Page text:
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  • While his five-year tenure with the Suns was filled with fireable offenses, Ryan McDonough's worst mistake was his first: Signing on to work for the wrong owner.
By Ben Golliver
October 08, 2018

Short-term, long-term, big and small; Ryan McDonough made them all.  

With the start of their season just a week away, the Suns fired McDonough, their GM of five-plus years, on Monday. The epitaph on his grim tenure should read: “He made every type of mistake there is to make, and yet he still wasn’t the root cause of the Suns’ dysfunction.”

Just as high school point guards should study tape of Magic Johnson and Chris Paul, aspiring basketball executives should commit McDonough’s many gaffes to memory. Indeed, his track record represents a blueprint for how not to run a team, and there’s a rich debate to be had over McDonough’s biggest weakness. Talent evaluation? Culture-setting? Organizational control? Roster balance? Asset management? Vision?

NBA
Suns Fire General Manager Ryan McDonough

McDonough’s missteps had a way of ballooning into sagas. Take Eric Bledsoe, who was nickel-and-dimed during contract negotiations, placed into a three-headed point guard battle, shut down for long stretches during tanking seasons, and then sent home as he tweeted his way out of town. Ultimately, Bledsoe was traded for pennies on the dollar. While the league’s top franchises craft painstaking plans to build around their best players, McDonough spent years finding new ways to alienate his.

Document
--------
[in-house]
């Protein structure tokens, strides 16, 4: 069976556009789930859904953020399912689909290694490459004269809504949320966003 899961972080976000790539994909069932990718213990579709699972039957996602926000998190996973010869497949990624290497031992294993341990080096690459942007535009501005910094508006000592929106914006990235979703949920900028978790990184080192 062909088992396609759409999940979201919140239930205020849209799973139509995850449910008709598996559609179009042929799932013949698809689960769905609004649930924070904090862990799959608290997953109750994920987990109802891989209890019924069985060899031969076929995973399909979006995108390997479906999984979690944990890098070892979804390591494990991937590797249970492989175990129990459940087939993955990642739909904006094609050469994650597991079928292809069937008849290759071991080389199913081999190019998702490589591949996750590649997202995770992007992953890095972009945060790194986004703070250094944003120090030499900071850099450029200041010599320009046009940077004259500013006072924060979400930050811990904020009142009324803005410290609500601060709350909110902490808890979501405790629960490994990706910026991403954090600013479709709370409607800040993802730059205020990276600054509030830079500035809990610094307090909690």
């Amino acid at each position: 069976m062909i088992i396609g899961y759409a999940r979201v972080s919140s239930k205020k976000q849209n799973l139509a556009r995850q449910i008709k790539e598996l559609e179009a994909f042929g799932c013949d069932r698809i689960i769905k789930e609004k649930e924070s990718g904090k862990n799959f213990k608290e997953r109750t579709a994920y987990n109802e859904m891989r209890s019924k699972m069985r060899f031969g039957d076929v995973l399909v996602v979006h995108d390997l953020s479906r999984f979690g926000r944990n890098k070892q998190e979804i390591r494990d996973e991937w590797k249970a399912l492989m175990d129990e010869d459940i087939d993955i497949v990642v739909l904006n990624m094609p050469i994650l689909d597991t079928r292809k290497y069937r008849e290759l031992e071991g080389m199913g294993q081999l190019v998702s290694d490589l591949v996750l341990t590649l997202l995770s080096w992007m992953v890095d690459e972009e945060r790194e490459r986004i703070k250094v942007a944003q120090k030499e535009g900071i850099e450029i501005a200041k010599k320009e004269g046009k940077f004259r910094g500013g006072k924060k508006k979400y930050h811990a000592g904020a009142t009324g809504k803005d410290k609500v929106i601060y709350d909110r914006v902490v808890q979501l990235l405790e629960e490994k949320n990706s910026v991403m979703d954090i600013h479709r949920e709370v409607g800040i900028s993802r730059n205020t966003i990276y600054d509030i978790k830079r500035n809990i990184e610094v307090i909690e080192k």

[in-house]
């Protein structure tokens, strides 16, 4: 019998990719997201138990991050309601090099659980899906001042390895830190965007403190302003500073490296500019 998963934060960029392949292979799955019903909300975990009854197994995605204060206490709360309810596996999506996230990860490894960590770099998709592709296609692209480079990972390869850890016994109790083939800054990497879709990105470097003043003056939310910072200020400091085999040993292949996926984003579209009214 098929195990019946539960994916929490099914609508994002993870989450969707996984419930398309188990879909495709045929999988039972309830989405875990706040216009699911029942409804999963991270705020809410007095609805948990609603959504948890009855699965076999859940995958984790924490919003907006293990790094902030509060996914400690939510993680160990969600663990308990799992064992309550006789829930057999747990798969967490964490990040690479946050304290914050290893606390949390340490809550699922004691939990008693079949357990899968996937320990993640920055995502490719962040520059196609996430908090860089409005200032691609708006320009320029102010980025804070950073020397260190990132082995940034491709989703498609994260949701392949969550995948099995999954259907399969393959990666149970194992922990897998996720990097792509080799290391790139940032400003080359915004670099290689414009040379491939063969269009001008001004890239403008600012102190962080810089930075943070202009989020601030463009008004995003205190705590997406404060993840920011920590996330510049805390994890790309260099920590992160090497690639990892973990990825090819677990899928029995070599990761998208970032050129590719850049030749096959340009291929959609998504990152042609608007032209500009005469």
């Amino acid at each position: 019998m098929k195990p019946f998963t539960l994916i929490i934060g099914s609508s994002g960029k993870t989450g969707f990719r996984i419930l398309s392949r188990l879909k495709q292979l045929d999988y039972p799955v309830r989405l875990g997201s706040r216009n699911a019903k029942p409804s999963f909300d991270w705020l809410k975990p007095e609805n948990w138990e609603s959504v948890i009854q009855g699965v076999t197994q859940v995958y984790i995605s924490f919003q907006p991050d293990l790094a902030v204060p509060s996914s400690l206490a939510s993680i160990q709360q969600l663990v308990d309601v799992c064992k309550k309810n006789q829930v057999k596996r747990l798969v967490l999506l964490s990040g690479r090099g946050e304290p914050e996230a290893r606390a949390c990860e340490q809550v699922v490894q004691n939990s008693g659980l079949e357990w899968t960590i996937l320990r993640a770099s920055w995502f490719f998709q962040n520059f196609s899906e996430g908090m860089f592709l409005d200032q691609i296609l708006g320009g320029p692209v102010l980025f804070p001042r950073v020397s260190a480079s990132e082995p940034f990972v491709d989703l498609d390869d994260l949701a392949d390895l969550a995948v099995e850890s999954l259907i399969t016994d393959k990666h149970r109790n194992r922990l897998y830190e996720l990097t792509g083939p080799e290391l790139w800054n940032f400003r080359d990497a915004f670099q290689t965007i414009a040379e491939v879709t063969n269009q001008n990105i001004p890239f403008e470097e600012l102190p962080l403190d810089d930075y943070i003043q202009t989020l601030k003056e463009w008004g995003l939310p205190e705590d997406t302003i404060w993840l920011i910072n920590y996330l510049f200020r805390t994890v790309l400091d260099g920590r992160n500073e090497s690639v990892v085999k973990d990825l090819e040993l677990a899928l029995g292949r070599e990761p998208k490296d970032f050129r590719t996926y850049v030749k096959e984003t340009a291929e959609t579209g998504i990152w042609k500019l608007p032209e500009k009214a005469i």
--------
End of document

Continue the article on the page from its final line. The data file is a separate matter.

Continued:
Or Brandon Knight, who was acquired for a first-round pick, crowned the franchise’s point guard of the future, and gifted a five-year, $70 million contract before failing off the face of the planet during his two-plus seasons with the Suns. This summer, Knight was quietly dumped to Houston in a trade for Ryan Anderson, even though Anderson’s contract had seemed borderline untradeable and McDonough had no other starting-caliber point guards on the roster. As the cherry on top of the Knight debacle, McDonough parted with a 2018 first-round pick and a 2021 first-round pick to get his original first-round pick back. Google “Throwing good money after bad,” and McDonough’s face should pop up.

Or Isaiah Thomas, who was signed to a bargain deal and then promptly shipped to Boston for peanuts, where he blossomed into an All-NBA player. Even when McDonough discovered something other executives didn’t, he got in his own way and failed to reap the benefits. 

Gary Dineen/Getty Images

Remarkably, the draft was just as bad. McDonough used a top-five pick on Alex Len in 2013, nabbing a slow-footed center just as the NBA’s pace-and-space era was dawning. Len walked out the door for nothing this summer. In 2016, he cashed in some trade assets and swung for the fences with Dragan Bender at No. 4 and Marquese Chriss at No. 8. Selecting two long-term projects who presented lineup questions seemed highly questionable at the time, and Phoenix’s constant coaching changes only made matters worse. Just two years later, Chriss is gone and Bender’s career is on life support.

Phoenix’s 2017 lottery pick, Josh Jackson, didn’t make an instant impact as a rookie, and his 2018 No. 1 overall pick, center Deandre Ayton, will be ripe for second-guessing given the high-level perimeter playmakers selected behind him. McDonough’s one clear draft win—Devin Booker at No. 13 in 2015—will enter his second contract, a five-year, $158 million max deal, without having played a single meaningful game.